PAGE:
Whilst the fashion still remains for a woman to sit sideways, it is as well not to be different from every one else, and you must try to acquire a good seat. Sit in the middle of the saddle, and let your weight fall directly over the horse's backbone. The slightest bearing to one side or the other will give him a sore back. The saddle should not be higher over the withers than it is anywhere else, or by raising your knee it will give you an ugly seat. Some very good riders ride with the left leg perfectly straight, but I do not quite understand how they can have a firm seat. A woman's grip depends on the pommel and the stirrup. She must press down with her foot on the stirrup and upwards with her leg against the pommel, thereby getting a very strong leverage, which, when properly understood, will hold her safely in the saddle however much the horse may kick.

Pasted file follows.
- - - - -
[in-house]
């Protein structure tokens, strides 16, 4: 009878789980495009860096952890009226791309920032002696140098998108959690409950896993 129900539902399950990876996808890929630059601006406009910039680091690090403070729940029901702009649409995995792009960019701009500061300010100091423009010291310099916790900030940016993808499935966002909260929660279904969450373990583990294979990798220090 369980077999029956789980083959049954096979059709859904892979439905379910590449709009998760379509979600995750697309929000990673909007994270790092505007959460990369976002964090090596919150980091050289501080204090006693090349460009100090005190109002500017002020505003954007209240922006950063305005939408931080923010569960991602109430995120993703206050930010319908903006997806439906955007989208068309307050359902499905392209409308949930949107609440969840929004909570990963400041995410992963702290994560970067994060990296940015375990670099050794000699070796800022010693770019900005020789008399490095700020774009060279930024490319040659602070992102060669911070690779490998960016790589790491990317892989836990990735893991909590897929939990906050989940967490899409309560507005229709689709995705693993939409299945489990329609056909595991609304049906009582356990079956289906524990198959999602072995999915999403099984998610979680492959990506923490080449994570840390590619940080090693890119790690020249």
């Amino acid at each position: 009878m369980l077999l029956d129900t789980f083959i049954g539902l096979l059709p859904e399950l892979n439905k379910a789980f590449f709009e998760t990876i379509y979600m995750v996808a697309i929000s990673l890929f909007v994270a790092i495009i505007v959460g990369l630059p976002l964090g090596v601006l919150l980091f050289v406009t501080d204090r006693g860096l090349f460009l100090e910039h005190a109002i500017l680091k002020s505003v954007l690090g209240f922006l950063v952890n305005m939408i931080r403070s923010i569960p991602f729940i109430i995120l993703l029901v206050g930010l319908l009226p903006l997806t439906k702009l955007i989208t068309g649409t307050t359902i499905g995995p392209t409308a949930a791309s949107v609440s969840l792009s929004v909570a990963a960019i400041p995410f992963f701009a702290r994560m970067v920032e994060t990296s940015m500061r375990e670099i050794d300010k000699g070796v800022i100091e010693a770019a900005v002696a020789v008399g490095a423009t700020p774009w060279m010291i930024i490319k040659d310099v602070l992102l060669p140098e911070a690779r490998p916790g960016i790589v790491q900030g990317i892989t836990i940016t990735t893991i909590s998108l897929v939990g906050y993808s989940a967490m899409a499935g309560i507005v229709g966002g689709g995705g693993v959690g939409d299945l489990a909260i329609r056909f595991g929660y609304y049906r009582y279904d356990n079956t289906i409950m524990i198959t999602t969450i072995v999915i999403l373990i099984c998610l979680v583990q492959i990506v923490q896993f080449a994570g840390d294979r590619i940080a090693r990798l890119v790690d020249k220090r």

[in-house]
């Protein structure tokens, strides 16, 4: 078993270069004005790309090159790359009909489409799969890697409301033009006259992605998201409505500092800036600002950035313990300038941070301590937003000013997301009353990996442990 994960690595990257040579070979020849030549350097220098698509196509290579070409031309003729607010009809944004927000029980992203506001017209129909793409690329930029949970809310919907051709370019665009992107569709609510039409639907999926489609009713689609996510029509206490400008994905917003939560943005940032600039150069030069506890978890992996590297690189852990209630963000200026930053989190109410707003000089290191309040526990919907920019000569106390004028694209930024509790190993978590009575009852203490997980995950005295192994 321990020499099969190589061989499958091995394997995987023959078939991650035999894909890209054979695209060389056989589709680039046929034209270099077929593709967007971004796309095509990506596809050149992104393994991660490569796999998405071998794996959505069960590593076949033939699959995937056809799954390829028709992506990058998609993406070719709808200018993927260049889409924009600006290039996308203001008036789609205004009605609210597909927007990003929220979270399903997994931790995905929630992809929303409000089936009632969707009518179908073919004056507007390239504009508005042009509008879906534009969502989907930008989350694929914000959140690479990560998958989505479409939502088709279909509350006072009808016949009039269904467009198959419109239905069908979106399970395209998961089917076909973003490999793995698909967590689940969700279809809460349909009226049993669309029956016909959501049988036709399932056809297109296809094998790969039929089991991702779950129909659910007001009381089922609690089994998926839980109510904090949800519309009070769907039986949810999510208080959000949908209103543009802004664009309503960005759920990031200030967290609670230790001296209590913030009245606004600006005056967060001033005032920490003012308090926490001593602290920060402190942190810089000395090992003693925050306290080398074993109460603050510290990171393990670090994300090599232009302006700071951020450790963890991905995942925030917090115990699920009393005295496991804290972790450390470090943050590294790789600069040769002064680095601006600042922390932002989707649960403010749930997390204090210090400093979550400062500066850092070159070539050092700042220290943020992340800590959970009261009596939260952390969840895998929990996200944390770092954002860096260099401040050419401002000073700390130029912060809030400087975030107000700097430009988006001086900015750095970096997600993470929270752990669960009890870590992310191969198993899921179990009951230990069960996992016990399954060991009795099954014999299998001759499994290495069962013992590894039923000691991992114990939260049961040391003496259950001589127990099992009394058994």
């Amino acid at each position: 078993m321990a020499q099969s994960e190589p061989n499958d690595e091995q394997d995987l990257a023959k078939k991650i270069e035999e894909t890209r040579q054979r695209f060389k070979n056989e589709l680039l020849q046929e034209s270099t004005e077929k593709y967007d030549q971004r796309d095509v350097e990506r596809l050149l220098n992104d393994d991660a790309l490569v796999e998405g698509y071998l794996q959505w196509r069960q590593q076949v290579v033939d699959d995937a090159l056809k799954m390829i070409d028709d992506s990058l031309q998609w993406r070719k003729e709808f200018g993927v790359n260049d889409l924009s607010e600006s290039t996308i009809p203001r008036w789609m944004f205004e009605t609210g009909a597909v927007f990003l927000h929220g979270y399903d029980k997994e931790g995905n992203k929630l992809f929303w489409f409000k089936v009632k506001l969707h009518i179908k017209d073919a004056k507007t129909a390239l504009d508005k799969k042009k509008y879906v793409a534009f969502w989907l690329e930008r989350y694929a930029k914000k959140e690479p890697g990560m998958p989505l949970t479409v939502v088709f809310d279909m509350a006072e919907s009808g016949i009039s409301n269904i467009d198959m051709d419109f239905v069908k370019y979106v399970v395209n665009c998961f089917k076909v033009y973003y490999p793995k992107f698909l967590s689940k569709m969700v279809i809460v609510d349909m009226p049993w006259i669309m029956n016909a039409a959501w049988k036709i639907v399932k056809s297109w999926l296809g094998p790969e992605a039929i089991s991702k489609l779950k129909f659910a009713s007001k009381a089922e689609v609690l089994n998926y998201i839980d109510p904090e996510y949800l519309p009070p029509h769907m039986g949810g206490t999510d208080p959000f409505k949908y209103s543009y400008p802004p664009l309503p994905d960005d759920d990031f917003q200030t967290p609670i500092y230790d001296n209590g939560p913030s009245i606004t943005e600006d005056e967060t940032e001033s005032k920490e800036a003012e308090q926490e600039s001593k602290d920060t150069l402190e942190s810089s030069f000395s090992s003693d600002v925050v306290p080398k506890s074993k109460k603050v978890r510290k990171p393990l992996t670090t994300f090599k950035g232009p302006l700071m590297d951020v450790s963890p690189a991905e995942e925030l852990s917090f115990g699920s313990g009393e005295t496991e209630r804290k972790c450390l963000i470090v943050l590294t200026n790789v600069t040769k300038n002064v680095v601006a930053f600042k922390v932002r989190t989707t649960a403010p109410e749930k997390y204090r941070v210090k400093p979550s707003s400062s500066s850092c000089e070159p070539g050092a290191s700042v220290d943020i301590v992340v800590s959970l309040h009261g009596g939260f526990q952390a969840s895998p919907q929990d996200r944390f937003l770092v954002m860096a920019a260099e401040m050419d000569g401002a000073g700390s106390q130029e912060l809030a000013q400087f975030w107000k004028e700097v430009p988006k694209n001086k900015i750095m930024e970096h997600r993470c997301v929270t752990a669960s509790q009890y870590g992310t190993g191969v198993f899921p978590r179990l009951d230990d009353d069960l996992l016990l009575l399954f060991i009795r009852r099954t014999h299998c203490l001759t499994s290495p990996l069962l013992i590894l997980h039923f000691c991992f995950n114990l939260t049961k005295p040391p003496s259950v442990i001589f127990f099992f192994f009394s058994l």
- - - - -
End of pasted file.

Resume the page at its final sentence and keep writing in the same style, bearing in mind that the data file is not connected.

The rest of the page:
The left leg from below the knee should hang straight down, and, except when it is necessary to take a strong grip, it should not quite touch the pommel. See that your heel does not touch the horse's ribs and irritate him.
A woman ought always to sit straight in the saddle, and if she is feeling tired she had better go home ; but if she ever allows herself to loll, she will become an eyesore to her friends, and a saddle-sore to her horse. First of all you have to learn to sit plumb in the middle of the saddle, and after that you can get into the way of sitting there easily, without stiffness and without poking your head. You will have to be an extraordinarily bad rider if you cannot find one man to admire your style of riding, and extraordinarily good if you hope to evade the criticism of your own sex. Beyond these few hints, which are alone applicable to girls, my advice to boys holds good for both.